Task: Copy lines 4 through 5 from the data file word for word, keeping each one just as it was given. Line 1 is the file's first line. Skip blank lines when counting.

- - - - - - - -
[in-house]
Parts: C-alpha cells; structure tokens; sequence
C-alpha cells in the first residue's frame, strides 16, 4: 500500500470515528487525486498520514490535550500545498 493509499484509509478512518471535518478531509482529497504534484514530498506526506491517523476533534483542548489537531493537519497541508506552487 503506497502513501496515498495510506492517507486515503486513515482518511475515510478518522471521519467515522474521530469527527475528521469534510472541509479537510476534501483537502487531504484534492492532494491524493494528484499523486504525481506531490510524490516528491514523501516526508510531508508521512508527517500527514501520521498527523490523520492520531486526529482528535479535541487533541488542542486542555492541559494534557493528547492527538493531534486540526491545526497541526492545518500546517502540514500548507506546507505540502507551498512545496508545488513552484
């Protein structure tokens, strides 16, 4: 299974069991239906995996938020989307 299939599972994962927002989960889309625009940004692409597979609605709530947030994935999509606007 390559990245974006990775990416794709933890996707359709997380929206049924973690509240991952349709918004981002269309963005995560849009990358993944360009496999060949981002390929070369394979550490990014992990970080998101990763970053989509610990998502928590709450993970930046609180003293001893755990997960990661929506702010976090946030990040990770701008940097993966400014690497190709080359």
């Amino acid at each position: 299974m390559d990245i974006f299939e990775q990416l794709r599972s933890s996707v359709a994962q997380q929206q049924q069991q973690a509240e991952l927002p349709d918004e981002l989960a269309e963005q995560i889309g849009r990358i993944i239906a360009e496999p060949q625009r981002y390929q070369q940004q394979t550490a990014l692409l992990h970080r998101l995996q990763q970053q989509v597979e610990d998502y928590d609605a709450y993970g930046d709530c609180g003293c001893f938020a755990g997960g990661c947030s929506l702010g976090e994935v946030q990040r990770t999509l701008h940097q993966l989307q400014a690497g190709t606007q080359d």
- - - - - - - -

């Protein structure tokens, strides 16, 4: 299974069991239906995996938020989307 299939599972994962927002989960889309625009940004692409597979609605709530947030994935999509606007 390559990245974006990775990416794709933890996707359709997380929206049924973690509240991952349709918004981002269309963005995560849009990358993944360009496999060949981002390929070369394979550490990014992990970080998101990763970053989509610990998502928590709450993970930046609180003293001893755990997960990661929506702010976090946030990040990770701008940097993966400014690497190709080359």
């Amino acid at each position: 299974m390559d990245i974006f299939e990775q990416l794709r599972s933890s996707v359709a994962q997380q929206q049924q069991q973690a509240e991952l927002p349709d918004e981002l989960a269309e963005q995560i889309g849009r990358i993944i239906a360009e496999p060949q625009r981002y390929q070369q940004q394979t550490a990014l692409l992990h970080r998101l995996q990763q970053q989509v597979e610990d998502y928590d609605a709450y993970g930046d709530c609180g003293c001893f938020a755990g997960g990661c947030s929506l702010g976090e994935v946030q990040r990770t999509l701008h940097q993966l989307q400014a690497g190709t606007q080359d």